- The defendant breached this duty by not meeting the demands that were required of this duty;
- The defendant’s breach of this duty directly caused the motorcycle accident; and
- The plaintiff sustained injuries in the motorcycle accident for which financial recovery may be ordered.
If the victim’s lawyers can prove to a judge or jury that the defendant was liable for the motorcycle accident, the defendant’s insurance company may be financially liable for the victim’s injuries and other damages. If attorneys for the plaintiff cannot establish the defendant’s liability, compensation may not be recoverable.
In most motorcycle accidents, the at-fault party is the driver and/or owner of the vehicle that is primarily responsible for the incident. When the collision involves only the plaintiff and another driver, the plaintiff’s lawyer will try to show that the other driver was entirely at fault. If the owner of the other vehicle is different from the driver, the plaintiff could also seek financial compensation from the owner.
In other motorcycles accidents, additional parties may also be at fault, such as collisions in which more than two vehicles are involved. When this occurs, a plaintiff needs to identify the vehicle that was primarily responsible and pursue its driver and/or owner. If other vehicles were also responsible in some way, the victim could pursue their drivers and/or owners for compensation that is proportional to their share of liability.
When a motorcyclist is injured by a vehicle being used for commercial purposes, such as a large truck or semi-trailer, there may be even more parties who could be held liable for the motorcycle accident injuries. These at-fault parties could include the vehicle’s driver, its owner, the owner of the company using the vehicle (if different), and any party whose goods the vehicle may have been transporting (if applicable), and possibly other parties as well.
If a legally intoxicated driver is responsible for a motorcycle accident, outside parties who served that driver alcoholic beverages before the collision might also be liable for damages. These types of legal actions are regulated by the Illinois Dram Shop Act, which includes a number of limitations and requirements, so a victim should consider consulting a knowledgeable attorney before taking action.
When a motorcycle accident is the result of defective road conditions or construction, a plaintiff’s lawyers might seek compensation from the municipality or outside contractors who caused the defect, though certain limitations may apply in cases against government bodies. For example, the Statute of Limitations is typically shorter when filing a lawsuit against a government entity than it would be in a suit against a private party, and there is a cap of $2 million in damages for claims against the State of Illinois.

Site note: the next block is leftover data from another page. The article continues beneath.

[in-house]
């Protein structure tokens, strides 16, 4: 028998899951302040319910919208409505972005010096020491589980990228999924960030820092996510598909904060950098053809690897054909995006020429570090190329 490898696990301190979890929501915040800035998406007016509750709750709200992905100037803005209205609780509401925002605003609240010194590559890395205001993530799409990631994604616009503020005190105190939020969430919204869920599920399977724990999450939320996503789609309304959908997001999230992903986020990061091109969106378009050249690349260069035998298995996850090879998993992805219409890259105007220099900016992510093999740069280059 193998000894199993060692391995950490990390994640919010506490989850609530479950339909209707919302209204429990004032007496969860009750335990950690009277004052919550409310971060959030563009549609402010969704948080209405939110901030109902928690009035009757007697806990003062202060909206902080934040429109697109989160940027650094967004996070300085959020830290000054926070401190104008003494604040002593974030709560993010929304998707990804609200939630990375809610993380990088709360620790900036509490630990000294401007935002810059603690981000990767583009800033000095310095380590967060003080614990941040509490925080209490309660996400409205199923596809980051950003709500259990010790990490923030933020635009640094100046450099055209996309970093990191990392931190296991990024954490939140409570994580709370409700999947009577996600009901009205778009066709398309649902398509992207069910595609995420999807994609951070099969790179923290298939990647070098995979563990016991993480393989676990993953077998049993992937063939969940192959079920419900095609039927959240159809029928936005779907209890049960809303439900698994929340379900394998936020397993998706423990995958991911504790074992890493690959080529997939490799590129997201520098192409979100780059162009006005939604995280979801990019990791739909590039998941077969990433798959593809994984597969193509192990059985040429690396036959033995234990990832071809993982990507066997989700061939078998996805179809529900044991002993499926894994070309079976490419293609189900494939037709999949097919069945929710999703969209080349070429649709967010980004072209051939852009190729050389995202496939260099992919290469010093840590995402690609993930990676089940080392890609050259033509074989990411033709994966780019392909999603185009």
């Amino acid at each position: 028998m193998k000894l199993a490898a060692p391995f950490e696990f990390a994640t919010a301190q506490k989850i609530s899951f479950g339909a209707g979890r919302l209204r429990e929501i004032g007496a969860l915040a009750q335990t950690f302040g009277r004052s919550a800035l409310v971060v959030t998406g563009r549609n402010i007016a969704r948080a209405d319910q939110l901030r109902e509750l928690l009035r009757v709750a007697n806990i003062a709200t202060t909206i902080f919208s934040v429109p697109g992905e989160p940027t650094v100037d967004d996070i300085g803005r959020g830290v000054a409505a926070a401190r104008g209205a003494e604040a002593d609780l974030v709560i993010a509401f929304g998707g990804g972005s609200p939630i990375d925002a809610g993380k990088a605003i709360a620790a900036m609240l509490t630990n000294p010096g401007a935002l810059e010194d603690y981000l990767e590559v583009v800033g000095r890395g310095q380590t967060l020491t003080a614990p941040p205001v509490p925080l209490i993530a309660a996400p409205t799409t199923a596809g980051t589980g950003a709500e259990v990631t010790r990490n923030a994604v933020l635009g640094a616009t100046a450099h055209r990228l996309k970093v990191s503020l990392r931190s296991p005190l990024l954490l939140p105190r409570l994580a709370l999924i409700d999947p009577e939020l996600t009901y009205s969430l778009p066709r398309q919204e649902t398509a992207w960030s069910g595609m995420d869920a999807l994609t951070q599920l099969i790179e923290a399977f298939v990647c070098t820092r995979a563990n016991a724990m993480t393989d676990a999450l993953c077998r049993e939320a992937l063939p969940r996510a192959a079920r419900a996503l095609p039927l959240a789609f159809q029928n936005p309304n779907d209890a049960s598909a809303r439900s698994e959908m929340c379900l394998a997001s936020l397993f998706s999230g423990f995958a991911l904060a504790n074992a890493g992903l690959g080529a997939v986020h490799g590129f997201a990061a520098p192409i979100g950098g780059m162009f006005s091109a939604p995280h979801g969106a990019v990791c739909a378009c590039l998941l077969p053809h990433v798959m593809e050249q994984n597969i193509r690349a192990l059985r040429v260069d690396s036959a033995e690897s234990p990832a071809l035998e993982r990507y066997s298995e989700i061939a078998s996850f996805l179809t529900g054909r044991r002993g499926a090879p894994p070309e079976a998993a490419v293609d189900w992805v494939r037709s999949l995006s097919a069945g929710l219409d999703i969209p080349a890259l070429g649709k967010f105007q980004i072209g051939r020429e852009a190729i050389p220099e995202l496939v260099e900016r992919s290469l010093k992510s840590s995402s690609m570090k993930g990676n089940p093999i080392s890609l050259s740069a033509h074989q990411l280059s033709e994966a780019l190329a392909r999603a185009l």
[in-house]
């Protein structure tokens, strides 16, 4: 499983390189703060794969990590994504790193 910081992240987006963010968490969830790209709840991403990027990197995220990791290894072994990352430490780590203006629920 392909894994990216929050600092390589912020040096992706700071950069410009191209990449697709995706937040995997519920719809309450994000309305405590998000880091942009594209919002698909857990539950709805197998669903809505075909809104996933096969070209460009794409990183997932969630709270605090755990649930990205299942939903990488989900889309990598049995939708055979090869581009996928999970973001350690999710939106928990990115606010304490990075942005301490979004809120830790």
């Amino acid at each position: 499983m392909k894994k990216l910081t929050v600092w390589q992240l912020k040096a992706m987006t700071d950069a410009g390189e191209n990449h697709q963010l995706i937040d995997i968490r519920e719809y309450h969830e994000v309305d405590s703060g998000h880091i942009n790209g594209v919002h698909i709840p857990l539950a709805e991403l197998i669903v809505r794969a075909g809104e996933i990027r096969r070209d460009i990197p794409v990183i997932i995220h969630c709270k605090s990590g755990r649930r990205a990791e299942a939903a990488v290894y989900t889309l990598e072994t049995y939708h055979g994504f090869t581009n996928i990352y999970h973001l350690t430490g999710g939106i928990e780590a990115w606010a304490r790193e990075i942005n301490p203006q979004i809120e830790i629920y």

Additionally, an injured party might be eligible to receive compensation from the manufacturer, distributor, installer, or servicer of defective equipment if mechanical failure was a contributing factor in a motorcycle accident. An attorney with product liability experience may be able to advise a plaintiff on the best way to prove culpability in these types of cases.
As you may see, a number of parties could be at fault for a single motorcycle accident. It is crucial that victims and their attorneys identify and pursue all of the liable parties within the time allotted by law because failure to do so could forever bar them from obtaining full and fair compensation.
What If the Motorcycle Accident Victim Is Partly at Fault?
There are some motorcycle accidents in which liability is a two-way street. If the victim seeking damages is partly at fault for the collision, how much he or she is responsible will impact the success of the claim.
Some states prohibit plaintiffs from receiving any compensation if they contributed to a motorcycle accident at all, but Illinois employs a modified comparative negligence system that may permit some level of financial recovery.
Modified comparative negligence is a theory of comparative fault which holds that a plaintiff can obtain compensation for damages from a defendant only if the plaintiff’s level of liability is not more than 50 percent. If a judge or jury decides that a motorcycle accident plaintiff is more than 50 percent at fault, then he or she may not be eligible to recover damages from the defendant.
Even if the plaintiff meets the minimum threshold for compensation, modified comparative negligence could still reduce the amount of that compensation in proportion to the degree of the plaintiff’s liability.